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Ebiri: The Counselor Is Star-Studded, But It’s Really Cormac McCarthy Who Plays Every Role

Reiner (Javier Bardem) and Malkina (Cameron Diaz) are a couple whose relationship is about to undergo seismic changes.

Can a movie be both a catastrophe and strangely compelling — maybe even, gasp, good — at the same time? It seems The Counselor is determined to find out. On the surface, this new Ridley Scott thriller, written by No Country for Old Men novelist Cormac McCarthy, is a narrative wipeout: a supposedly twisty-turny crime drama set along the border that isn’t all that twisty or turny but is deeply convoluted, and at times howlingly insane. But it knows it makes no sense. In fact, it rubs our faces in it.

The movie opens with the Counselor (Michael Fassbender), whose name we never learn, and his lady love Laura (Penélope Cruz) in bed, making love. “Tell me something sexy,” he says. “I want you to put your hands up my dress,” she whispers. “But you’re not wearing a dress.” “What does that have to do with it?” Their exchange, shot in warm, intimate close-ups, feels both frivolous and portentous. After he does the deed, she sighs, “You’ve ruined me.” She doesn’t know how right she is. At any rate, a movie that begins with an extended sexual climax has got more than just Grishamite shenanigans on its mind.

And boy, does it. Nonsensical story lines aren’t always movie-killers. The Big Sleep is a masterpiece, but neither director Howard Hawks nor author Raymond Chandler reportedly knew what the hell happened in it; the story took a backseat to the impressively hard-boiled dialogue, to the smoldering chemistry between Bogart and Bacall. The Counselor can’t come near such heights, but it’s got something similar going on. There’s some kind of plot here, about a drug deal gone wrong and a shipment gone missing, but every scene turns on observations about life, death, women, violence. The movie forsakes story; instead, it’s all emotional through-line and color. A visit to an Amsterdam jeweler becomes a discourse on how we seek imperfections in diamonds, as a way to “announce to the darkness that we will not be diminished by the brevity of our lives.” When the Counselor meets with his partner in crime, shady nightclub impresario Reiner (crazy hair aficionado Javier Bardem, sporting a Brian Grazer do), the conversation veers toward women and about how “you can do anything to them except bore them.” When our hero later meets with Westray (Brad Pitt), a middleman in the drug business, they talk about how the world is all shit and the need to walk away from it. At one point, Ruben Blades shows up to tell us that “when you cease to exist, the world that you have created will also cease to exist.” It’s as if Cormac McCarthy isn’t just the writer, but he’s cast himself in every part, too.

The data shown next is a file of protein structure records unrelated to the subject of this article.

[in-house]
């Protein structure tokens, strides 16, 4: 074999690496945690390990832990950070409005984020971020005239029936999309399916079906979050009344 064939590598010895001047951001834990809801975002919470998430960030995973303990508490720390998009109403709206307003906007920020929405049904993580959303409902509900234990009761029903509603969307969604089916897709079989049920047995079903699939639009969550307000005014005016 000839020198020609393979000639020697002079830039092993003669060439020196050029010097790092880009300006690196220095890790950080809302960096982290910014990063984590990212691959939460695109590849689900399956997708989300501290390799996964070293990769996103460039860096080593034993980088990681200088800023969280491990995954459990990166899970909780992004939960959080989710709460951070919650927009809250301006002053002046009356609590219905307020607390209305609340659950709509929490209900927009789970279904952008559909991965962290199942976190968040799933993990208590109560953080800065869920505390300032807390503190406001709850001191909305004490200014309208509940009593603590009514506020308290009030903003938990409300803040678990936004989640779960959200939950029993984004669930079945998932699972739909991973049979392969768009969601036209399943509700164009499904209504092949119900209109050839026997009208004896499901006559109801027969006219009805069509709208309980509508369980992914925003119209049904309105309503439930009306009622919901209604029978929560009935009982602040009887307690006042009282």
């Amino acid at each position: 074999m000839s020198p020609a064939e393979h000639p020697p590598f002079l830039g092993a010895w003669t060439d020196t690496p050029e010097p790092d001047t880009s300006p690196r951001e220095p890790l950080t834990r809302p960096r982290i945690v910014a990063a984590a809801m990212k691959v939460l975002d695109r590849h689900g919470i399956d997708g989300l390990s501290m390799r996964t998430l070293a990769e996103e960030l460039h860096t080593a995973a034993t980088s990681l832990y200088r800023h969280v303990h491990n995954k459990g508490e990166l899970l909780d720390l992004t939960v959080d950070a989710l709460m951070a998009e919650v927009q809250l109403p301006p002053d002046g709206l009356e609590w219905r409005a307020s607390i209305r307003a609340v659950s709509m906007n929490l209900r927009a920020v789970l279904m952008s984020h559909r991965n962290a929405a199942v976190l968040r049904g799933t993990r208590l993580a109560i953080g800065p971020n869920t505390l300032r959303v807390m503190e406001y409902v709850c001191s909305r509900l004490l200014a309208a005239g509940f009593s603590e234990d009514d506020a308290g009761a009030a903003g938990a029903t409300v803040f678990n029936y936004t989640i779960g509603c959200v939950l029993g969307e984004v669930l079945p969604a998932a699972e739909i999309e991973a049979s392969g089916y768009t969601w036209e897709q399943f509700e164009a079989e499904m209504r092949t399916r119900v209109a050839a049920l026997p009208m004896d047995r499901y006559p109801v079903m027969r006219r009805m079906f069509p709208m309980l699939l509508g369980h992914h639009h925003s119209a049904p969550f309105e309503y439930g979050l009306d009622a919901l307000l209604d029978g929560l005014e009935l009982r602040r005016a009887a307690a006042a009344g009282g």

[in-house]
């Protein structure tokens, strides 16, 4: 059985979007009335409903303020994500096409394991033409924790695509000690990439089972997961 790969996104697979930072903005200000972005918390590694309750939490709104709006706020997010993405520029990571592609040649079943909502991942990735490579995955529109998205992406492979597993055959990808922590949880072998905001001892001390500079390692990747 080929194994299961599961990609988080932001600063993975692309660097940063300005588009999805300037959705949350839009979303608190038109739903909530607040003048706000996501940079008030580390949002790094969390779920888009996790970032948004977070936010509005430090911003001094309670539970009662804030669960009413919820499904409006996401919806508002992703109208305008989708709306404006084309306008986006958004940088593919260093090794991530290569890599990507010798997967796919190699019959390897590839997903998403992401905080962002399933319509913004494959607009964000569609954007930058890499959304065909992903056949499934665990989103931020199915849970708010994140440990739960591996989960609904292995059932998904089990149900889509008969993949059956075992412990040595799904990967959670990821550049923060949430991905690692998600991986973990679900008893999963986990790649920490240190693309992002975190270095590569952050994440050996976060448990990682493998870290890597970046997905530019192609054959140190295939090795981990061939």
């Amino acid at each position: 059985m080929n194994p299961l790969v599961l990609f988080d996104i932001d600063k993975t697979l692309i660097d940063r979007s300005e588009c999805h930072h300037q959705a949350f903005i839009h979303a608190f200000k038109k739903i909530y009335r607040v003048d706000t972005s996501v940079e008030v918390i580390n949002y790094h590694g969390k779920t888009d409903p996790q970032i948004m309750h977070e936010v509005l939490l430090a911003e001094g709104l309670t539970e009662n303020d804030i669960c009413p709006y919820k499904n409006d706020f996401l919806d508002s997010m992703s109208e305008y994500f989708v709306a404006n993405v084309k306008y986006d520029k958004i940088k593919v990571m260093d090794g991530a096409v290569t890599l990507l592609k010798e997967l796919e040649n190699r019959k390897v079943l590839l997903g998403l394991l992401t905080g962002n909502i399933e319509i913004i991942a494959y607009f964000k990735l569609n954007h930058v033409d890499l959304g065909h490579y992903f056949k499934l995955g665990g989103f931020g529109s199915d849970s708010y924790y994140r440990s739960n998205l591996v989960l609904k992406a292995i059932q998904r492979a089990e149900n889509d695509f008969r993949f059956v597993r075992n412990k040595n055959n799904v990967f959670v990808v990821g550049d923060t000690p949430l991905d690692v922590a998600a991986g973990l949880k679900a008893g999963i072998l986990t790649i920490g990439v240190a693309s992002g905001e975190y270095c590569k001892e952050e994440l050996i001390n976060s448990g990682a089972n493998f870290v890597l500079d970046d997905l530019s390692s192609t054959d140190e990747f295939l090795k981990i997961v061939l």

Actually, that only applies to the men. The women are mostly saints or whores here. Laura is the good Catholic and angelic love object, and that opening scene between Cruz and Fassbender places the movie in the right context. He is desperately, foolishly, hopelessly in love with her, and everything he does is motivated by his all-consuming obsession to give her a good life. On the flipside, we’ve got Malkina (Cameron Diaz), Reiner’s exotic, scheming, cheetah-obsessed mistress, who lacks any sense of self-reflection or empathy. While Laura gets a loving, intimate fingering from a very present Fassbender, Malkina, in one flashback that we’ll all be talking about for years, fucks a car as Bardem watches. (I’m not making this up; it’s a scene you could insert into a South Park episode without any extra embellishments.) “You see something like that, it changes you,” Reiner says, with a hint of disgust; nevertheless, he’s smitten, too. I’d probably be more troubled by the film’s treatment of women if it made any pretense to realism, but these are clearly just opposing forces inside the writer’s head. And they have a certain power, too. The film never loses focus on the Counselor’s love for Laura, and that carries us well through the story’s senseless byways and alleyways.

So, what the hell do we make of this movie? I worry that The Counselor is a monster that we created. By “we,” I mean not just critics, but all of us who ask that such movies be about more than just the ins and outs of their respective plots. How many times have I said things like, “The movie isn’t really about [insert description of ostensible story line] but really about [insert grand philosophical subject here … the way that men think of fear, or love, or yada yada yada]”? The Counselor calls our bluff, and delivers the subtext on a blood-soaked, star-studded platter. Still, it shows us things — obscene and hilarious, yes, but also just as often harrowing and unforgettable — we never thought we’d see. It’s ridiculous, but it has a ragged nobility all its own.

Photo: Kerry Brown/Twentieth Century Fox